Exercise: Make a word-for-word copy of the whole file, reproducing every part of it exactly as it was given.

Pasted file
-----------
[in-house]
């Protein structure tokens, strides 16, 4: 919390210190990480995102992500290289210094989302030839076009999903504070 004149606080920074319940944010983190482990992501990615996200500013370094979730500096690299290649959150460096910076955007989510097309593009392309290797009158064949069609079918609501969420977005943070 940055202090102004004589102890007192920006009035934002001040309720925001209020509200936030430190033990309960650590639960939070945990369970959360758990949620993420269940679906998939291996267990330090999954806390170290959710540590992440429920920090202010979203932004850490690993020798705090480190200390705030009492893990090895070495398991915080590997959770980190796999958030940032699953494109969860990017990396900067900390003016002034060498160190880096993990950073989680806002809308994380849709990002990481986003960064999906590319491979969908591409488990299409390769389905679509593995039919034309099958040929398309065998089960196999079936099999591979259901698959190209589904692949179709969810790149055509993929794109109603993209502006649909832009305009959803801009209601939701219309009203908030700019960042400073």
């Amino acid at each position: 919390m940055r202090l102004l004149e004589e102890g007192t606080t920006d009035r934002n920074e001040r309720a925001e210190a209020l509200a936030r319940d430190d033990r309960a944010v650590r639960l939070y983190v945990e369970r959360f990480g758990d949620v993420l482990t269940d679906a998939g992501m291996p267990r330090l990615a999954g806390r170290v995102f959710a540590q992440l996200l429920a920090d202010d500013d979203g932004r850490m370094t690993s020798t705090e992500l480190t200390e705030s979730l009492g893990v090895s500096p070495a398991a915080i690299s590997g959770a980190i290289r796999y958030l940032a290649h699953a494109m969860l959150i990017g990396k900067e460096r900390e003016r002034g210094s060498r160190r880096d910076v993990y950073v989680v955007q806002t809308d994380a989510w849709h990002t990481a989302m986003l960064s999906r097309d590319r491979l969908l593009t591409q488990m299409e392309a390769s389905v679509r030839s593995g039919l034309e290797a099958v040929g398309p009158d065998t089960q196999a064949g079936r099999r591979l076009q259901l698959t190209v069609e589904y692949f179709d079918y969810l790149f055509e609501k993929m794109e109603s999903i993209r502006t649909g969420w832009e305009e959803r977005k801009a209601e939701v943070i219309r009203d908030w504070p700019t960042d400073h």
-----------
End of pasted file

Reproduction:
[in-house]
């Protein structure tokens, strides 16, 4: 919390210190990480995102992500290289210094989302030839076009999903504070 004149606080920074319940944010983190482990992501990615996200500013370094979730500096690299290649959150460096910076955007989510097309593009392309290797009158064949069609079918609501969420977005943070 940055202090102004004589102890007192920006009035934002001040309720925001209020509200936030430190033990309960650590639960939070945990369970959360758990949620993420269940679906998939291996267990330090999954806390170290959710540590992440429920920090202010979203932004850490690993020798705090480190200390705030009492893990090895070495398991915080590997959770980190796999958030940032699953494109969860990017990396900067900390003016002034060498160190880096993990950073989680806002809308994380849709990002990481986003960064999906590319491979969908591409488990299409390769389905679509593995039919034309099958040929398309065998089960196999079936099999591979259901698959190209589904692949179709969810790149055509993929794109109603993209502006649909832009305009959803801009209601939701219309009203908030700019960042400073």
């Amino acid at each position: 919390m940055r202090l102004l004149e004589e102890g007192t606080t920006d009035r934002n920074e001040r309720a925001e210190a209020l509200a936030r319940d430190d033990r309960a944010v650590r639960l939070y983190v945990e369970r959360f990480g758990d949620v993420l482990t269940d679906a998939g992501m291996p267990r330090l990615a999954g806390r170290v995102f959710a540590q992440l996200l429920a920090d202010d500013d979203g932004r850490m370094t690993s020798t705090e992500l480190t200390e705030s979730l009492g893990v090895s500096p070495a398991a915080i690299s590997g959770a980190i290289r796999y958030l940032a290649h699953a494109m969860l959150i990017g990396k900067e460096r900390e003016r002034g210094s060498r160190r880096d910076v993990y950073v989680v955007q806002t809308d994380a989510w849709h990002t990481a989302m986003l960064s999906r097309d590319r491979l969908l593009t591409q488990m299409e392309a390769s389905v679509r030839s593995g039919l034309e290797a099958v040929g398309p009158d065998t089960q196999a064949g079936r099999r591979l076009q259901l698959t190209v069609e589904y692949f179709d079918y969810l790149f055509e609501k993929m794109e109603s999903i993209r502006t649909g969420w832009e305009e959803r977005k801009a209601e939701v943070i219309r009203d908030w504070p700019t960042d400073h």